Wednesday, February 20, 2019

A Big Church Doesn’t Necessarily Mean a Big Welcome

If you happen to be looking for a new church and you’re more of an introvert, a big church might not be the best option for you.

I recently visited a big church at the invitation of a friend of mine from out of state who happened to in town. My friend was staying with friends of his who attend the church and he invited me to meet him there so we could catch up.

He inadvertently gave me the wrong time for the service and for some reason, I didn’t think to double-check the service time myself. So by the time I arrived, the worship service portion of the service was already over and the sermon had begun. As an introvert, I don’t generally care for drawing a lot of attention to myself, especially during an occasion like a church service. So I tried to slip quietly into the balcony, but I was met with a sign that stated the balcony was full.

So I decided to watch the service on one of several monitors stationed in the large hallways outside the sanctuary. These hallways are wide and contain various seating areas where people can visit with each other or watch and listen to the service without entering the actual sanctuary.

Because this church happens to be a big church, I figured it was possible I might miss catching my friend at all. I don’t think I’m that far off when I say that there were probably about 2,000 people moving in and out of the church when the service ended. Half were leaving that service while the other half were arriving for the next one.

Somehow, against all odds, I managed to find my friend in the big crowd and we were able to sit at one of the church’s bistro tables and catch up for a while.

But a funny thing dawned on me while we chatted.

As we talked about different churches we’d both attended, I realized that in the 40 minutes or so I’d already been in the church, my friend was only the second person to have spoken to me.

The first spoke to me in the parking lot: he was driving a shuttle to get people to the door. But no one spoke inside the church, despite the fact that I’d been inside at least 30 minutes. Only one person nodded at me. No one spoke.

A few of the people who didn’t speak passed me as I stood against a wall. They passed within a foot of me, easily inside my “personal space.” They didn’t even acknowledge that I was there.

I think there’s something about a big church. For some reason, the more people they pack inside, the less people moments there are.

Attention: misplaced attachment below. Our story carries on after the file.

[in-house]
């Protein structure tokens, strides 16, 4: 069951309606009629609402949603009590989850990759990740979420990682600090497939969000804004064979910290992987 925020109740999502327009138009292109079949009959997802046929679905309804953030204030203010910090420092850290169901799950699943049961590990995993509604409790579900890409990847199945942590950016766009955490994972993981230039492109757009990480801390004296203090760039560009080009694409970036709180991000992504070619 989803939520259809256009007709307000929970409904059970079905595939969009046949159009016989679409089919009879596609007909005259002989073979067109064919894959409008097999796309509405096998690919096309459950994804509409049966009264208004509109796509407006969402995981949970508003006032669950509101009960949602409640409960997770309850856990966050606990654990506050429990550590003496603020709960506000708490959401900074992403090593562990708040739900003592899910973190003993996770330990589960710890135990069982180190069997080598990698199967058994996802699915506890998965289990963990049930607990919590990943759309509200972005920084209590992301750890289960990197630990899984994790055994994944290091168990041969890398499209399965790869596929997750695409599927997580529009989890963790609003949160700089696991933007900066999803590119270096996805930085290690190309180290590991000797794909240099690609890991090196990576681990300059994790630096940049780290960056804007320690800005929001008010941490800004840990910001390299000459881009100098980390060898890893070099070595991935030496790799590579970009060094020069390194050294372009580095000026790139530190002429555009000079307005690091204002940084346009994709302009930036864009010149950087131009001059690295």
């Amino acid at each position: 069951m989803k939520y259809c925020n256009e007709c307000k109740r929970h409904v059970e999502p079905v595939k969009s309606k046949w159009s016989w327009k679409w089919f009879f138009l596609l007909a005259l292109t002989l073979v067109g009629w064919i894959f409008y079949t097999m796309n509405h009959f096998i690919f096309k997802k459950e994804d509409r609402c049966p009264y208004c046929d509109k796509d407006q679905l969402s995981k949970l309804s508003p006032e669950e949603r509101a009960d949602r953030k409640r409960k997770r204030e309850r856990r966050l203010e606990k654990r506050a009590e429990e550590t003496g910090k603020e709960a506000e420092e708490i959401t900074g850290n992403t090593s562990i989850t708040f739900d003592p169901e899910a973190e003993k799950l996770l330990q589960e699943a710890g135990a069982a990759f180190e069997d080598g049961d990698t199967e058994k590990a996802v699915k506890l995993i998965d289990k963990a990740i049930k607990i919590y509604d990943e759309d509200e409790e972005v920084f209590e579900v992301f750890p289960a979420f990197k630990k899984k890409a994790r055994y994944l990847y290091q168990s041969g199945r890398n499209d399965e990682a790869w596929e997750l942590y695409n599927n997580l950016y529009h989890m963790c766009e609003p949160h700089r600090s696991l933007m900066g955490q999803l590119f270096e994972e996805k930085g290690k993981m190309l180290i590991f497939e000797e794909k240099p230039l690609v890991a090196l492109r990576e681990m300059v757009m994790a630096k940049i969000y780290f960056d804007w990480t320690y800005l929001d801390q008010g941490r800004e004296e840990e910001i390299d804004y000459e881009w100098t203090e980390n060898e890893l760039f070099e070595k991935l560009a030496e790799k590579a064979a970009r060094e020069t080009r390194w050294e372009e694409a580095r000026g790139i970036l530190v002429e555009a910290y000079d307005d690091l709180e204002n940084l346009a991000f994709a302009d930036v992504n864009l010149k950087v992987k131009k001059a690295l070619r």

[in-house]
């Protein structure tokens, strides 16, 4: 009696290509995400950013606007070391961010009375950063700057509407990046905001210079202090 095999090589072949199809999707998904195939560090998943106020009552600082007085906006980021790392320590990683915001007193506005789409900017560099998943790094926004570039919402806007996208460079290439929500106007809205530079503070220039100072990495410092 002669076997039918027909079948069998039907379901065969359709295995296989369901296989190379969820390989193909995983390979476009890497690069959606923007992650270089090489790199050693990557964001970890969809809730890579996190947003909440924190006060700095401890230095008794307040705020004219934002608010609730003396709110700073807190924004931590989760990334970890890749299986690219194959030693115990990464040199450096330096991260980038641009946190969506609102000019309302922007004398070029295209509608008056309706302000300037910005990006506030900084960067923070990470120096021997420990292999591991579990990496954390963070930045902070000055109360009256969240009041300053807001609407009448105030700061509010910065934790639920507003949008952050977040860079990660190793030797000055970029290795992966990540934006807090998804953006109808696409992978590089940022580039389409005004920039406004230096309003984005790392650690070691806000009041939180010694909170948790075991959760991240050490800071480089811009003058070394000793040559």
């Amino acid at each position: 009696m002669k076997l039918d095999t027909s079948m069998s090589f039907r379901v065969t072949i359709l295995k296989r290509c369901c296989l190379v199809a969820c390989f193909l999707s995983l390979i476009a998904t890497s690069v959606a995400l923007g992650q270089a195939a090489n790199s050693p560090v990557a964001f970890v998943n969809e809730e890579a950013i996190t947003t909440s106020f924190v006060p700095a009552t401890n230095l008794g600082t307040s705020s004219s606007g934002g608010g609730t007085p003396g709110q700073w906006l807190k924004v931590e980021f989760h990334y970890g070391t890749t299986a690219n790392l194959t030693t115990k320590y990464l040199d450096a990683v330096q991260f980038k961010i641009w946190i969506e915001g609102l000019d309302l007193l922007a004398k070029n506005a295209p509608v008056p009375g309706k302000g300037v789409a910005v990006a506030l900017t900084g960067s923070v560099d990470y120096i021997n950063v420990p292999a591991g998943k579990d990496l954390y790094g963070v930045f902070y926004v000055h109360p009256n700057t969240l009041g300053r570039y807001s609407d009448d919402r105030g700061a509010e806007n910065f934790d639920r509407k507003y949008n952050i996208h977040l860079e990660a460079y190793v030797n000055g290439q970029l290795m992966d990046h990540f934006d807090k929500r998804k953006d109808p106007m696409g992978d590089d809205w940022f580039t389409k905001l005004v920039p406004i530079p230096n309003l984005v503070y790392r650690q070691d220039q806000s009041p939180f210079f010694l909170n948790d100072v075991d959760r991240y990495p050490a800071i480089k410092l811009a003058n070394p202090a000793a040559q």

This is different, of course, if the people in question actually know each other. I saw plenty of people greeting each other by name. Since none of them were wearing name tags, they obviously were acquainted.

But in terms of the strangers around them, not even the church volunteers made much effort to say hello to those they don’t know.

Yes, I could have spoken first.

I could have been the one to speak to everyone who passed by. But I’m the introvert. I’m the one on their turf.

It’s a difficult thing for some of us to do, and if you don’t understand that, I suppose you should be happy that you’re not the degree of introvert that I am.

I suppose this is normal for a big church. I’ve visited smaller churches in which multiple people were only too happy to say hello.

Many argue that it’s important to attend church because that’s where you experience fellowship. This big church just so happens to broadcast its services live online.

Honestly, for the lack of interaction — even notice — I received, I might just be better off to watch from home. If what I experienced that morning is their idea of fellowship, I can experience just as much home alone.

That’s a sad reality for a church…no matter how big it is.

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Patrick is a Christian with more than 27 years experience in professional writing, producing and marketing. His professional background also includes social media, reporting for broadcast television and the web, directing, videography and photography. He enjoys getting to know people over coffee and spending time with his dog.